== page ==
I have N p values (N is around 200) one for each of N independent experiments in my study. These p values range from 0.03 to 0.7 (mean is 0.3), where only 5% of p values are less than 0.05. If I look at the fraction of experiments where the null hypothesis is rejected I get this 5%, meaning that for the majority of the study (95%) the null hypothesis was not rejected.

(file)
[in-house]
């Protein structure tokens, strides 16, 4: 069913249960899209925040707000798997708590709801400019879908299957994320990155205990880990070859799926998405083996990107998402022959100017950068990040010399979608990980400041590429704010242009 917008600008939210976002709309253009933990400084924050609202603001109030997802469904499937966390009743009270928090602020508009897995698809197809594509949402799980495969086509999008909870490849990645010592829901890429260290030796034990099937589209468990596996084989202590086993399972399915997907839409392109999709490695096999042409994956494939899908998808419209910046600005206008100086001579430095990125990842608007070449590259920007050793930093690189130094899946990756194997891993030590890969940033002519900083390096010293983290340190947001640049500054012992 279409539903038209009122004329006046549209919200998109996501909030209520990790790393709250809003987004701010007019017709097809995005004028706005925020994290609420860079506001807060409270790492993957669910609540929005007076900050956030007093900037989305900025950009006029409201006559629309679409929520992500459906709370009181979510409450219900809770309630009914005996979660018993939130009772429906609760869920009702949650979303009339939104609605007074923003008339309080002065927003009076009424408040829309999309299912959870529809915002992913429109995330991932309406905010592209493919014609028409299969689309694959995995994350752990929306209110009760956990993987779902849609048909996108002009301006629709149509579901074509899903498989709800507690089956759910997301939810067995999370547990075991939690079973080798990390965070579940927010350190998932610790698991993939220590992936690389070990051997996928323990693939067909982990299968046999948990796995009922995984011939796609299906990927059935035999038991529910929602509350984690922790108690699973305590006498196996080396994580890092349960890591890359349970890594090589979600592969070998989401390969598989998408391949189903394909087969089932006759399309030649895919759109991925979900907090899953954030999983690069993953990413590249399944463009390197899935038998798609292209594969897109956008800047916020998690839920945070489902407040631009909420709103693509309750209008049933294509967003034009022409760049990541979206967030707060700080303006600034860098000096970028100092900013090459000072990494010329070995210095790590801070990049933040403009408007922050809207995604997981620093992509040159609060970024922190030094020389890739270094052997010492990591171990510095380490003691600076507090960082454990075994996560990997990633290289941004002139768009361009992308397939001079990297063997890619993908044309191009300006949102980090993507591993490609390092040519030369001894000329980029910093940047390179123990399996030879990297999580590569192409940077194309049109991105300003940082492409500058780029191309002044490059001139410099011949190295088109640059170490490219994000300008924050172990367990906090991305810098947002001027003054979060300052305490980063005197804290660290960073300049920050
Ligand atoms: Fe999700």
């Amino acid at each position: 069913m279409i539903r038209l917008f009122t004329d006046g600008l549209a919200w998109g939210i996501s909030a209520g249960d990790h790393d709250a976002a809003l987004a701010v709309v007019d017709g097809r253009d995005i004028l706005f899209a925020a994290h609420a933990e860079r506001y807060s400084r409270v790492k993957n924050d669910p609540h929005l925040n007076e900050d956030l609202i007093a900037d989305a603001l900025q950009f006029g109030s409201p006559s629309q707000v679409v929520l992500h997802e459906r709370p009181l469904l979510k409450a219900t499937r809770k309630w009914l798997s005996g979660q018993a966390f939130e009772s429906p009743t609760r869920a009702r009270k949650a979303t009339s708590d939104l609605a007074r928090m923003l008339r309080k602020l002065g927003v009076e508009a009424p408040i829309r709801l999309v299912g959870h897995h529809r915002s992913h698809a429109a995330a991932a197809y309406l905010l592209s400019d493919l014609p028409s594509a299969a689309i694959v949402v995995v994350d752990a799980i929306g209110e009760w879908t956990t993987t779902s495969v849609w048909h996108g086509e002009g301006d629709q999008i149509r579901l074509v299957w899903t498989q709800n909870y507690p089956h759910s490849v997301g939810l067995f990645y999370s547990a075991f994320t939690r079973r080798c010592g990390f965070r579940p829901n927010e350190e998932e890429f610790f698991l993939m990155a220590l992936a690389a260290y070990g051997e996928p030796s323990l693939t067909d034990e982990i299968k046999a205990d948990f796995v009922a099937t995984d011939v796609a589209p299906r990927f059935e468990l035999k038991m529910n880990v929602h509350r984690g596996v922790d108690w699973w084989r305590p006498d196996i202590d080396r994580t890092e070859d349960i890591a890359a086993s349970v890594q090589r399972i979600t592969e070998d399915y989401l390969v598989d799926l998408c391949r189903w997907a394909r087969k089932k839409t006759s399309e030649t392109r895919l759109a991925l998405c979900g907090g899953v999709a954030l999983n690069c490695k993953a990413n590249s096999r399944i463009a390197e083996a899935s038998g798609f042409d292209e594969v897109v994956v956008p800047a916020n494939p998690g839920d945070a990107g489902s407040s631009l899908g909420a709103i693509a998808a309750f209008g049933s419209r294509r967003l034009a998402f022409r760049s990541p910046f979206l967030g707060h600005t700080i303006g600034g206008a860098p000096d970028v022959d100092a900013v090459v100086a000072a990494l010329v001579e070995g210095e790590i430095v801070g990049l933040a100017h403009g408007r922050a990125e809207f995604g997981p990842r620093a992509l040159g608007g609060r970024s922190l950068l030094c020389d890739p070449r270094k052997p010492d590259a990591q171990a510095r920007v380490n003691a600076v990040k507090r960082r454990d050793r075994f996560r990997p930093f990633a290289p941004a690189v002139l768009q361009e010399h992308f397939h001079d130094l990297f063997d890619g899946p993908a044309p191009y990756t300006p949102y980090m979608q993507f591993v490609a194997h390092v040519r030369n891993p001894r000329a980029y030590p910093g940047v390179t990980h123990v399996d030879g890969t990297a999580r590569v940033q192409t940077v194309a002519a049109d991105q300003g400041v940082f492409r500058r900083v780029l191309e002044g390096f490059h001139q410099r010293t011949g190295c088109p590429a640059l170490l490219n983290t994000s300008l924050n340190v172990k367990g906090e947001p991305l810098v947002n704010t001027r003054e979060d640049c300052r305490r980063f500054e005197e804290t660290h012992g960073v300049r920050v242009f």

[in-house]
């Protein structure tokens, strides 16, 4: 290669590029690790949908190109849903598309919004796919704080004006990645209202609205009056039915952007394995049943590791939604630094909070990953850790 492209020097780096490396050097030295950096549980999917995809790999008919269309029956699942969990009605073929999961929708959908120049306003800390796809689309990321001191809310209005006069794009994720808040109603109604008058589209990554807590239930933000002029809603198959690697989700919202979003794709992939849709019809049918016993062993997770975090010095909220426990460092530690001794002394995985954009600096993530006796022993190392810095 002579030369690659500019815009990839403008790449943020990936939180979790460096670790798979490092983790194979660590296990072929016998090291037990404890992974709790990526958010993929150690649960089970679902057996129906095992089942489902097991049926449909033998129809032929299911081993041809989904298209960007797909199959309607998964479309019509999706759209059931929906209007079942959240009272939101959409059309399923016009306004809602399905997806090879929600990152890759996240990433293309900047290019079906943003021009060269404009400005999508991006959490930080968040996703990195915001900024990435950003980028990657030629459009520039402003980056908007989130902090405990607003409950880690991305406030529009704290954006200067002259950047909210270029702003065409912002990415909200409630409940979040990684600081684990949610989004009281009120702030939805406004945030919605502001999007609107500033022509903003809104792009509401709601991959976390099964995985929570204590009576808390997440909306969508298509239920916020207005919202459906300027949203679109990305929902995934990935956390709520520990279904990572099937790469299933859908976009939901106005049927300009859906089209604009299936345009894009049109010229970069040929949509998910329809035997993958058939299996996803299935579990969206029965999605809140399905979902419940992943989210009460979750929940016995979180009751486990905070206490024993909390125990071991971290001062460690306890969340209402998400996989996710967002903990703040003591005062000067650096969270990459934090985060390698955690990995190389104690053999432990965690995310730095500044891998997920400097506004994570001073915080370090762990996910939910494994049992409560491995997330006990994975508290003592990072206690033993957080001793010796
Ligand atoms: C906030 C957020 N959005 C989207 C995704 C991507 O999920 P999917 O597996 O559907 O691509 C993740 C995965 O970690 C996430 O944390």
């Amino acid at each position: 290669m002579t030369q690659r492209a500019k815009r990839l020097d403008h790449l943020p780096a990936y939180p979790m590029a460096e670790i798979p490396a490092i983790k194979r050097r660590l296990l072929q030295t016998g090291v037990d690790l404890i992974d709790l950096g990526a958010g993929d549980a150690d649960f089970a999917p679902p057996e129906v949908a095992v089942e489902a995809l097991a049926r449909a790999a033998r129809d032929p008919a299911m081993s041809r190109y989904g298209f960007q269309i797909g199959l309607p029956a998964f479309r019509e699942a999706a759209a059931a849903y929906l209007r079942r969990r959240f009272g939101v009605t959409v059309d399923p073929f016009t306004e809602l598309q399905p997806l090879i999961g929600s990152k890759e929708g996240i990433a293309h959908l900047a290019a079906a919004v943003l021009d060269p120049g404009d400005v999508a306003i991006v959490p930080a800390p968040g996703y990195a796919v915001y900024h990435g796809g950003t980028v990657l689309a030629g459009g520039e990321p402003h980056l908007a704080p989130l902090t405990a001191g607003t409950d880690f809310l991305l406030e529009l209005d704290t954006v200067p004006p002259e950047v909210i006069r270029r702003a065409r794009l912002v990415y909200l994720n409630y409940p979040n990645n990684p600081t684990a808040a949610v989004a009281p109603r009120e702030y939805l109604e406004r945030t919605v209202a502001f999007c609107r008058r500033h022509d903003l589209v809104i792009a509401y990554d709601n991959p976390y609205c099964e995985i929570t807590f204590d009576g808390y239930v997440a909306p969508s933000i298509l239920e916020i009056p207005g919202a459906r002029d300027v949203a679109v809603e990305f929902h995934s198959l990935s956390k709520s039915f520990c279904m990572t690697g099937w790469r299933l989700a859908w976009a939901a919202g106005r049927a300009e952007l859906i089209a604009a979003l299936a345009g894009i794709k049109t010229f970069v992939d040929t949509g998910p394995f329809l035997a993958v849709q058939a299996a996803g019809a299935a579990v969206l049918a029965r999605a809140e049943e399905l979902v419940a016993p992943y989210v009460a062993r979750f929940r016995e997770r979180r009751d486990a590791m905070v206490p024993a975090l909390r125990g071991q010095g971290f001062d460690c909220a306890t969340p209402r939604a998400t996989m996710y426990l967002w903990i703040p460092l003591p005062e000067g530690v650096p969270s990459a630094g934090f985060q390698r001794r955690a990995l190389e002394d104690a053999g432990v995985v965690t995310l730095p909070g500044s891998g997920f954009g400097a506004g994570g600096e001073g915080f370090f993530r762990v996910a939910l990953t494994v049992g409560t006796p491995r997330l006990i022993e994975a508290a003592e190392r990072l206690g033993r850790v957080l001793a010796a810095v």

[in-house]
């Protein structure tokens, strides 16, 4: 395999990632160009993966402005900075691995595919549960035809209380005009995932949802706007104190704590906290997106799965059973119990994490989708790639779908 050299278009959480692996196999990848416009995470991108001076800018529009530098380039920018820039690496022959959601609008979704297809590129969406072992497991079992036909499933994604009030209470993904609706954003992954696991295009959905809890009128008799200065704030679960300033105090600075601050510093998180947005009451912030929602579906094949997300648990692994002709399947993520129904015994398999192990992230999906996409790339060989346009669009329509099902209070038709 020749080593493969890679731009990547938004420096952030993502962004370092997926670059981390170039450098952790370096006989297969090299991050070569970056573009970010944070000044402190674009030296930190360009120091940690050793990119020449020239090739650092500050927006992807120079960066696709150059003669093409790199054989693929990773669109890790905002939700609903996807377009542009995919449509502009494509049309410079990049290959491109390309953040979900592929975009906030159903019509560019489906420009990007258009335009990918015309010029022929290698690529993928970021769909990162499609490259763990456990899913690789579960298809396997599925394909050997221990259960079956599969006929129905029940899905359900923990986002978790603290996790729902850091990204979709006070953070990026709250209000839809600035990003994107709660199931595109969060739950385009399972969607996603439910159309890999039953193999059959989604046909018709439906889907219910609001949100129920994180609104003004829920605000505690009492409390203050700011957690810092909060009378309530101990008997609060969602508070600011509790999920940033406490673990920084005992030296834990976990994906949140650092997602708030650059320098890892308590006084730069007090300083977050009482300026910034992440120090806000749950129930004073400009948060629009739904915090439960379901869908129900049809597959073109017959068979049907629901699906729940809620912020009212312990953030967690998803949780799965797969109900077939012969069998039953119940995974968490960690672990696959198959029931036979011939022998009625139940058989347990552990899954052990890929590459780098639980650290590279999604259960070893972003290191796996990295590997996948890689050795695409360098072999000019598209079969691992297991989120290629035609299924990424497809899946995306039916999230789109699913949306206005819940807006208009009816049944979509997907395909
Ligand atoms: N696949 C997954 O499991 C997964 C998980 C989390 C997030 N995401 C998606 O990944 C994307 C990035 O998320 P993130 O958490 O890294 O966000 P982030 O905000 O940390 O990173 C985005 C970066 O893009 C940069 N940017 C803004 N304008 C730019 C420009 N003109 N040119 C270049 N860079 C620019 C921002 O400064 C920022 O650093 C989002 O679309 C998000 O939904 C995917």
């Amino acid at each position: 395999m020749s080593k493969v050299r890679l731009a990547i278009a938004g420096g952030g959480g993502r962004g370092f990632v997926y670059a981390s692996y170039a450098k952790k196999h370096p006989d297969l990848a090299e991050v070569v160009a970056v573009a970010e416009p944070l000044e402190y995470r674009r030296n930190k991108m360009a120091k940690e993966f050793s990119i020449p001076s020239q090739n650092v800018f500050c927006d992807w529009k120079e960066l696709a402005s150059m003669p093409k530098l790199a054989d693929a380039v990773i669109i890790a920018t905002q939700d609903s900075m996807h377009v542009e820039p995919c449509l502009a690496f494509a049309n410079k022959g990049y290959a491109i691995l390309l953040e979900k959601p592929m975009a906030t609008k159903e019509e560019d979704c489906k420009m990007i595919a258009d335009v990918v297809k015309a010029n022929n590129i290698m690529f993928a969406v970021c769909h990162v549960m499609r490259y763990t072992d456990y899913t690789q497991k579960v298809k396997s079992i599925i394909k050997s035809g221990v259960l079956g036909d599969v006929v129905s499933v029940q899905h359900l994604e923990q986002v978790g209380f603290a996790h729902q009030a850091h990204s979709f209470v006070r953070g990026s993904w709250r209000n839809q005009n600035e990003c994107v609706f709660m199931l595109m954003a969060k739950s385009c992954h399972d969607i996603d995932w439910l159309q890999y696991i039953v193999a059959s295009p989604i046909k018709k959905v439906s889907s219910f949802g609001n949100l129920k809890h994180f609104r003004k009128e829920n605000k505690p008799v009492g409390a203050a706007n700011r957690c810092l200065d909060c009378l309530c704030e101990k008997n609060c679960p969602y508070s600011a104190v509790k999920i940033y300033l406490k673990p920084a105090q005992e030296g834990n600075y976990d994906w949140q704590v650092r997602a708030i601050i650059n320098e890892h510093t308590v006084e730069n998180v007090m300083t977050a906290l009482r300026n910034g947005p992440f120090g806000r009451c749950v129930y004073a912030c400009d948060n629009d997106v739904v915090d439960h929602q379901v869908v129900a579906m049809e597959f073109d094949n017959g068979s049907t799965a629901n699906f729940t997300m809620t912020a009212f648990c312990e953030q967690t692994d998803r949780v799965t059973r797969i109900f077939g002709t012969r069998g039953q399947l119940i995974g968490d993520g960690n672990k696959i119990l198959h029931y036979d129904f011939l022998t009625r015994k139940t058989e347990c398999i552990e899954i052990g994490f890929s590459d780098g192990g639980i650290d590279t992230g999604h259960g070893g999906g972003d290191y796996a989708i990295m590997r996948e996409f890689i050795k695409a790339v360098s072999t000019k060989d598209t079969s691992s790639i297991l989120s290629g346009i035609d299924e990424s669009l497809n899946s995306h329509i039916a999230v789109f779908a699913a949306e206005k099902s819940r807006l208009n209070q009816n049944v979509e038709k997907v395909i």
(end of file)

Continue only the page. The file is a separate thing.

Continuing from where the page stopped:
If I combine p values using different methods (Fisher's, Stouffer's ect.) the resulting p value is lower than 0.05, suggesting that the null hypotheses are not true for every experiment, but that is what I see from the p values when I obtained them... I would like to get a measure that will reflect a general trend in the study. Do you think that "rejection rate" is a valid way to report it? Or maybe you have any idea what is the appropriate measure for this?